Cineworld, the cinema operator in US bankruptcy protection, is to sound out prospective buyers as the London-listed company tries to avoid being picked apart piecemeal.
The world’s second-biggest movie theatre operator said it would launch a formal sales process this month to find potential buyers for all of its assets, not just some of them.
The company’s larger US-based rival AMC said last month that it had held talks with some lenders to Cineworld, which have an influential role in determining its future, to buy some of its cinemas in the US and Europe.
But in its statement on Tuesday Cineworld, run by chief executive Mooky Greidinger, said that neither it nor its advisers had been party to those discussions.
The company added: “Cineworld also understands that neither the ad hoc group of lenders under the group’s 2018 credit facility nor its advisers were party to discussions with AMC.”
Despite the recent release of blockbusters including the Avatar sequel and Black Panther: Wakanda Forever, Cineworld warned that shareholders were still at risk of having all their financial interests wiped out.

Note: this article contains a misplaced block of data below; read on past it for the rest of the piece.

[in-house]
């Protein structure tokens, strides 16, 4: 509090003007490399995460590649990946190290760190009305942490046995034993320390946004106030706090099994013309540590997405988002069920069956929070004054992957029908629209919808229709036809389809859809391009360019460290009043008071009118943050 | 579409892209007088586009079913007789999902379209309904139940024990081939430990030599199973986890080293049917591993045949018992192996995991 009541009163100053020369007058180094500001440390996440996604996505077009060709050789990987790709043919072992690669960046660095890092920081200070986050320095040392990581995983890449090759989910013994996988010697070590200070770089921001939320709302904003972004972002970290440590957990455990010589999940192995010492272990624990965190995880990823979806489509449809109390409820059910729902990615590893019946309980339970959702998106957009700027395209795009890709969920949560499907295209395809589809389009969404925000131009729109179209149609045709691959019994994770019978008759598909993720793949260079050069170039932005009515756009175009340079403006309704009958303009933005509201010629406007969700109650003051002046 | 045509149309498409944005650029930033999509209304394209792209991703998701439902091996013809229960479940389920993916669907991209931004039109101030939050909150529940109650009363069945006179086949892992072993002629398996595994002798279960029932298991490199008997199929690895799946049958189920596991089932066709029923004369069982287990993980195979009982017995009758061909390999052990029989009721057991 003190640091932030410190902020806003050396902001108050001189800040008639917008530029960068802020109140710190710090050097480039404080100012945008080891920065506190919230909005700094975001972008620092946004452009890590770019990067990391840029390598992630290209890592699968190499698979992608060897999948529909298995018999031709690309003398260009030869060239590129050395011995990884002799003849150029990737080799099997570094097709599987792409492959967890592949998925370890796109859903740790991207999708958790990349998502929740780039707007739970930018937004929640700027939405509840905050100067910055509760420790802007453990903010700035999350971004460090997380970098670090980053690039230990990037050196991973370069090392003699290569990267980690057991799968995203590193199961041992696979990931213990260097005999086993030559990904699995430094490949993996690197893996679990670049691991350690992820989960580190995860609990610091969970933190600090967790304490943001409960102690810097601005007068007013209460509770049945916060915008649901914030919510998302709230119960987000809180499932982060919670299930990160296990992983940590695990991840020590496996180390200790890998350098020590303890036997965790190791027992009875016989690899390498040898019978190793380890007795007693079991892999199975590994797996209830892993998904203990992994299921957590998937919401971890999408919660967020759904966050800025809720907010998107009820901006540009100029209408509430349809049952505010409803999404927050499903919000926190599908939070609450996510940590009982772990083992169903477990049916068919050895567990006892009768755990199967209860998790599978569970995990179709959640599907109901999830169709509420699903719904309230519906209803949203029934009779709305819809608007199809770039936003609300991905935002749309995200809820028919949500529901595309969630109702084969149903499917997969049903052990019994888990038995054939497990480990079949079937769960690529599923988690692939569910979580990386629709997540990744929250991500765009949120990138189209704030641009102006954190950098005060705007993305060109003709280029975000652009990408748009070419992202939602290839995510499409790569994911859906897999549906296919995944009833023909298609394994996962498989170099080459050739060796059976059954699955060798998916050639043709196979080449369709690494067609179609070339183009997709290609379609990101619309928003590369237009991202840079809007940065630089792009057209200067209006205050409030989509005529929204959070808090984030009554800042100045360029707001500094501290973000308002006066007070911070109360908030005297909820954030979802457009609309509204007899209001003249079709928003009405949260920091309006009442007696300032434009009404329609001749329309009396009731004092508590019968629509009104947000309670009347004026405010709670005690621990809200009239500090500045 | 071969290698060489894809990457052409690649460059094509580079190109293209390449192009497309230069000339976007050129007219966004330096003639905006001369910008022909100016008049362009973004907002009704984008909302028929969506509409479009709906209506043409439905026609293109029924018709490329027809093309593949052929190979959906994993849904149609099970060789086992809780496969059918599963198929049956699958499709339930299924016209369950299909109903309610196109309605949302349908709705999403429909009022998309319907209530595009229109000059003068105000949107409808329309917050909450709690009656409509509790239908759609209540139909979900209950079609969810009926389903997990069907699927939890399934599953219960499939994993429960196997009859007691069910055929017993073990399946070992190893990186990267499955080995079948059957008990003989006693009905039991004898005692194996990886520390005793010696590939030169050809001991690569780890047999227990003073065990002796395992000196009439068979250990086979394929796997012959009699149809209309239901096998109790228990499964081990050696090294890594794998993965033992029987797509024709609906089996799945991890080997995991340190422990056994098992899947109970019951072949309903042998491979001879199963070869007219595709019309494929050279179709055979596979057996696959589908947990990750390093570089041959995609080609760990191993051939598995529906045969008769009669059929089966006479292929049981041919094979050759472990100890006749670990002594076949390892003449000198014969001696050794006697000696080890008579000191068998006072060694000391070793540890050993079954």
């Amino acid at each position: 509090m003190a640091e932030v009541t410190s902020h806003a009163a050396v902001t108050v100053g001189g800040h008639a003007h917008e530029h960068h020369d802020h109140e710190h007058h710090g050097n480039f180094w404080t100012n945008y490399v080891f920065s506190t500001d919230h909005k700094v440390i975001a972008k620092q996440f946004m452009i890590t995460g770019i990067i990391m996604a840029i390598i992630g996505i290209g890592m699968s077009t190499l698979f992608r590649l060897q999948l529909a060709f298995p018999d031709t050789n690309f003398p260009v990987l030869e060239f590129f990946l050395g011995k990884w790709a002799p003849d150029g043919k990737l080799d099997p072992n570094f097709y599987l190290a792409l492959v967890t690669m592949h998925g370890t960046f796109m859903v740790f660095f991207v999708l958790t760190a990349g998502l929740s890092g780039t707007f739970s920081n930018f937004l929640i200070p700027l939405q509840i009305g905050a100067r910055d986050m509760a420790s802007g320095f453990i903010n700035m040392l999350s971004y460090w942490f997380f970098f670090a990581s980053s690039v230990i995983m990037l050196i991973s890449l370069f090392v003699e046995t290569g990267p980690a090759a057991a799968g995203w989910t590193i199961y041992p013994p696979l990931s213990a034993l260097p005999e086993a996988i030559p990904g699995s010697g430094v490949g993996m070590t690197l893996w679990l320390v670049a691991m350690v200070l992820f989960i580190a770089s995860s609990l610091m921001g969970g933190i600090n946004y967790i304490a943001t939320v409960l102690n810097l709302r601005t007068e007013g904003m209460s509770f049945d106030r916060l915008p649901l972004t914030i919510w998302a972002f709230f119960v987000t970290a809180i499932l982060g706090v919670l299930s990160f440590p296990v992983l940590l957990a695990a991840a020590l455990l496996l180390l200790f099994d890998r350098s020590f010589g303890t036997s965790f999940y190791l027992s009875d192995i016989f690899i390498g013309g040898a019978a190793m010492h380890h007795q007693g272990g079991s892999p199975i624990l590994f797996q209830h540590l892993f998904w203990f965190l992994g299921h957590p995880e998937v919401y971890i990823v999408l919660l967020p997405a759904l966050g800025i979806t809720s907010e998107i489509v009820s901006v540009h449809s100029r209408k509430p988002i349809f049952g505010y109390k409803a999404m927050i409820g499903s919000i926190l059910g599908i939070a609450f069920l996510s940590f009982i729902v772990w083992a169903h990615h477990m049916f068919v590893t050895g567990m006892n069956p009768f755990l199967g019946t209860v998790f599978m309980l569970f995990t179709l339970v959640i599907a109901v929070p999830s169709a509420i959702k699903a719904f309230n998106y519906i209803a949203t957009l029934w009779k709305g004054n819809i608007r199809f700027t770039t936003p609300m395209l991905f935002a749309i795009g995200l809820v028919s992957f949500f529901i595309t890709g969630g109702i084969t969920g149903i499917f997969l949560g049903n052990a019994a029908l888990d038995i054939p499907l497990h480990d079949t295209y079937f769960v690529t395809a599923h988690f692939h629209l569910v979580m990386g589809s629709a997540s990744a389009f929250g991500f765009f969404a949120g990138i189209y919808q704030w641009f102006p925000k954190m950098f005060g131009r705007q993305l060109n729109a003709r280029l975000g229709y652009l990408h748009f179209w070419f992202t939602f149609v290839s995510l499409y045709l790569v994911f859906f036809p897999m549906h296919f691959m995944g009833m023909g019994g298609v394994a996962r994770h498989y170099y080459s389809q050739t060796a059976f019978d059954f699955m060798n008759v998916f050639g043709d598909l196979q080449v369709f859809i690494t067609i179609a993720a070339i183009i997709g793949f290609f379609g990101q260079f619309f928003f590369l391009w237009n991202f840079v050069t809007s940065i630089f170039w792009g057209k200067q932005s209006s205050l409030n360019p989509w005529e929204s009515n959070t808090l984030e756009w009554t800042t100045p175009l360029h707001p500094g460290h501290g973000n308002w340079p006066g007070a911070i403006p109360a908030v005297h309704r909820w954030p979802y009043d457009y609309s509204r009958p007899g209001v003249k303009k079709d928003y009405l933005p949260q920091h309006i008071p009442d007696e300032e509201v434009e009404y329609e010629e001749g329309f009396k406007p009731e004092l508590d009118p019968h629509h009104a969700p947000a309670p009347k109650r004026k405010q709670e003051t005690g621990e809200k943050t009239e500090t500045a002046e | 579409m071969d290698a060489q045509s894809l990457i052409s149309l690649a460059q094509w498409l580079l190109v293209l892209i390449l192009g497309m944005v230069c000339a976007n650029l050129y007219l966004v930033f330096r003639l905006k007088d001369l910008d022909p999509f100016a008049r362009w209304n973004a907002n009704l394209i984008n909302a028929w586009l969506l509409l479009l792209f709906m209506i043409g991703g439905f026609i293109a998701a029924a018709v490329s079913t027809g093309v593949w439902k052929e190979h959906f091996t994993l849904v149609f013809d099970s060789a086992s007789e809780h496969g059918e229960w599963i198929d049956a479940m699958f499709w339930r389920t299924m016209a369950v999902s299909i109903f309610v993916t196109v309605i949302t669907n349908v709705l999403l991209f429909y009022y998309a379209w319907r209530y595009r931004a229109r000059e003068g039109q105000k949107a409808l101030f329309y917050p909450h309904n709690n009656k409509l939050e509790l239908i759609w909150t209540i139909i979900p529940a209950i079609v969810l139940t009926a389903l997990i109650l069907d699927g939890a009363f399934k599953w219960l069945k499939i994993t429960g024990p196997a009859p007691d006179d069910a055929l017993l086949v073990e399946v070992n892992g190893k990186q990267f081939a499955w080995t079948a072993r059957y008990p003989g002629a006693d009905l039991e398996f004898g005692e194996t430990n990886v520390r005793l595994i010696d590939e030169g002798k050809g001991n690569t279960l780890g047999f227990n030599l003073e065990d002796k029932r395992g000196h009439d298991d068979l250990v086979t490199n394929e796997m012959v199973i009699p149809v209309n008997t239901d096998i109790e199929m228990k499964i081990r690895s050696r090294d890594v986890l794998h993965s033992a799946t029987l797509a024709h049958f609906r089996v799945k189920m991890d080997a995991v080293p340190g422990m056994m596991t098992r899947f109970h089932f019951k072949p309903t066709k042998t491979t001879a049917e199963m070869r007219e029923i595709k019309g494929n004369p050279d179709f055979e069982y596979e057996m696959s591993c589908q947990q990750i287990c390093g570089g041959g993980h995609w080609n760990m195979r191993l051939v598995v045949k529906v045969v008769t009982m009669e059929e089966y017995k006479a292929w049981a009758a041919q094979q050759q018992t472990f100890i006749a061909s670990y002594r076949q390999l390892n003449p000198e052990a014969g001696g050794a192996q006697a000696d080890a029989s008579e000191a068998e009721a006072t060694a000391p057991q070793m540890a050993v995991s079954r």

There was still “no guarantee of any recovery” for equity owners as a result of the financial restructuring, the company said.
Cineworld has become a prime example of the financial woes of the cinema industry, which was hit hard by enforced closures during the pandemic and has had mixed success in wooing audiences back.
The company’s problems have been compounded by its debt burden, which was accumulated in part to fund the acquisition of Regal Cinemas in the US in 2017 and stood at $5.2bn at the end of June. An abandoned takeover of Canadian rival Cineplex, and ensuing legal battle, added to the pressure.
Cineworld, which runs Picturehouse and the namesake chain in the UK as well as cinemas in several countries in eastern Europe, burnt through $145mn of cash in the first half of last year.
The group filed for Chapter 11 protection in the US in September after its recovery in admission numbers from the peak of the pandemic fell short of those required to avoid bankruptcy.
AMC, which owns Odeon in the UK, said in its statement last month that no agreement had been reached with Cineworld’s lenders and no talks were ongoing.
Cineworld said it had “not initiated and does not intend to initiate a separate marketing process for the sale of any of its assets on an individual basis”.